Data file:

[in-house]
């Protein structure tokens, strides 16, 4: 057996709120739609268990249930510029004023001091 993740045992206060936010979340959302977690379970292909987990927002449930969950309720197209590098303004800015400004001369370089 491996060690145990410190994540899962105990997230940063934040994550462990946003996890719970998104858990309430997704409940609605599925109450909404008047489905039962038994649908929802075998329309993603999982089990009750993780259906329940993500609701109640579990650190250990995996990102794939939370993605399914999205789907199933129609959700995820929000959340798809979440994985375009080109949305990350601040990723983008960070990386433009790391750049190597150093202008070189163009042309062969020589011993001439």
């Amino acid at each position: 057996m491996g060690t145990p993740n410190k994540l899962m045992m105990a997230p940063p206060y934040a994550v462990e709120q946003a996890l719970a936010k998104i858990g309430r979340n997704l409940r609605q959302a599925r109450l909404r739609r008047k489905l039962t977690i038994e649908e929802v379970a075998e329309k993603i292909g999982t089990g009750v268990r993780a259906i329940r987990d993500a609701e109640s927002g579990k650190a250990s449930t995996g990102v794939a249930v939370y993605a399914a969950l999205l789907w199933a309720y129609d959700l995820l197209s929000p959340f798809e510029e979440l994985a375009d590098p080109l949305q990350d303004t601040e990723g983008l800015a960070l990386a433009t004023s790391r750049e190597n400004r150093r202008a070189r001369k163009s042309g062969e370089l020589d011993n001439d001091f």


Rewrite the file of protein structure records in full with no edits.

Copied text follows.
[in-house]
């Protein structure tokens, strides 16, 4: 057996709120739609268990249930510029004023001091 993740045992206060936010979340959302977690379970292909987990927002449930969950309720197209590098303004800015400004001369370089 491996060690145990410190994540899962105990997230940063934040994550462990946003996890719970998104858990309430997704409940609605599925109450909404008047489905039962038994649908929802075998329309993603999982089990009750993780259906329940993500609701109640579990650190250990995996990102794939939370993605399914999205789907199933129609959700995820929000959340798809979440994985375009080109949305990350601040990723983008960070990386433009790391750049190597150093202008070189163009042309062969020589011993001439």
């Amino acid at each position: 057996m491996g060690t145990p993740n410190k994540l899962m045992m105990a997230p940063p206060y934040a994550v462990e709120q946003a996890l719970a936010k998104i858990g309430r979340n997704l409940r609605q959302a599925r109450l909404r739609r008047k489905l039962t977690i038994e649908e929802v379970a075998e329309k993603i292909g999982t089990g009750v268990r993780a259906i329940r987990d993500a609701e109640s927002g579990k650190a250990s449930t995996g990102v794939a249930v939370y993605a399914a969950l999205l789907w199933a309720y129609d959700l995820l197209s929000p959340f798809e510029e979440l994985a375009d590098p080109l949305q990350d303004t601040e990723g983008l800015a960070l990386a433009t004023s790391r750049e190597n400004r150093r202008a070189r001369k163009s042309g062969e370089l020589d011993n001439d001091f």